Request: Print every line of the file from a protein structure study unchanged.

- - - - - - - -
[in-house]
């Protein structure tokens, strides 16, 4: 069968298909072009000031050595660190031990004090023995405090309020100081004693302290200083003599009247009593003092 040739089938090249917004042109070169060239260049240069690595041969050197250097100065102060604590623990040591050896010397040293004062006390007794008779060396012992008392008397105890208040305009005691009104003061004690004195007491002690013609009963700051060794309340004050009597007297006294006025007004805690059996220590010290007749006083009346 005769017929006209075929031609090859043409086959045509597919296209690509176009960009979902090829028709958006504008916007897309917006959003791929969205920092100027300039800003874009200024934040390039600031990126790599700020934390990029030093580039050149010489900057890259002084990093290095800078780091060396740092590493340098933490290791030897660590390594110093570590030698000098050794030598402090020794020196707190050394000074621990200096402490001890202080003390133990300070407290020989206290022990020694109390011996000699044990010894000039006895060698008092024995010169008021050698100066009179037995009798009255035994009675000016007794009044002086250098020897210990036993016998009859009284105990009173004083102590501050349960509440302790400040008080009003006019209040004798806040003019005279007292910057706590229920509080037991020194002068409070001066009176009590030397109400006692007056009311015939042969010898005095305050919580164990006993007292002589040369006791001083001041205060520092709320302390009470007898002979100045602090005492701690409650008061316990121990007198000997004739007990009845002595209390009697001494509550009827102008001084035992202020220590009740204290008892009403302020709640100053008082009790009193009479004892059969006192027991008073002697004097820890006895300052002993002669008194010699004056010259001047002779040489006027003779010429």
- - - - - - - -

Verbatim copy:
[in-house]
């Protein structure tokens, strides 16, 4: 069968298909072009000031050595660190031990004090023995405090309020100081004693302290200083003599009247009593003092 040739089938090249917004042109070169060239260049240069690595041969050197250097100065102060604590623990040591050896010397040293004062006390007794008779060396012992008392008397105890208040305009005691009104003061004690004195007491002690013609009963700051060794309340004050009597007297006294006025007004805690059996220590010290007749006083009346 005769017929006209075929031609090859043409086959045509597919296209690509176009960009979902090829028709958006504008916007897309917006959003791929969205920092100027300039800003874009200024934040390039600031990126790599700020934390990029030093580039050149010489900057890259002084990093290095800078780091060396740092590493340098933490290791030897660590390594110093570590030698000098050794030598402090020794020196707190050394000074621990200096402490001890202080003390133990300070407290020989206290022990020694109390011996000699044990010894000039006895060698008092024995010169008021050698100066009179037995009798009255035994009675000016007794009044002086250098020897210990036993016998009859009284105990009173004083102590501050349960509440302790400040008080009003006019209040004798806040003019005279007292910057706590229920509080037991020194002068409070001066009176009590030397109400006692007056009311015939042969010898005095305050919580164990006993007292002589040369006791001083001041205060520092709320302390009470007898002979100045602090005492701690409650008061316990121990007198000997004739007990009845002595209390009697001494509550009827102008001084035992202020220590009740204290008892009403302020709640100053008082009790009193009479004892059969006192027991008073002697004097820890006895300052002993002669008194010699004056010259001047002779040489006027003779010429």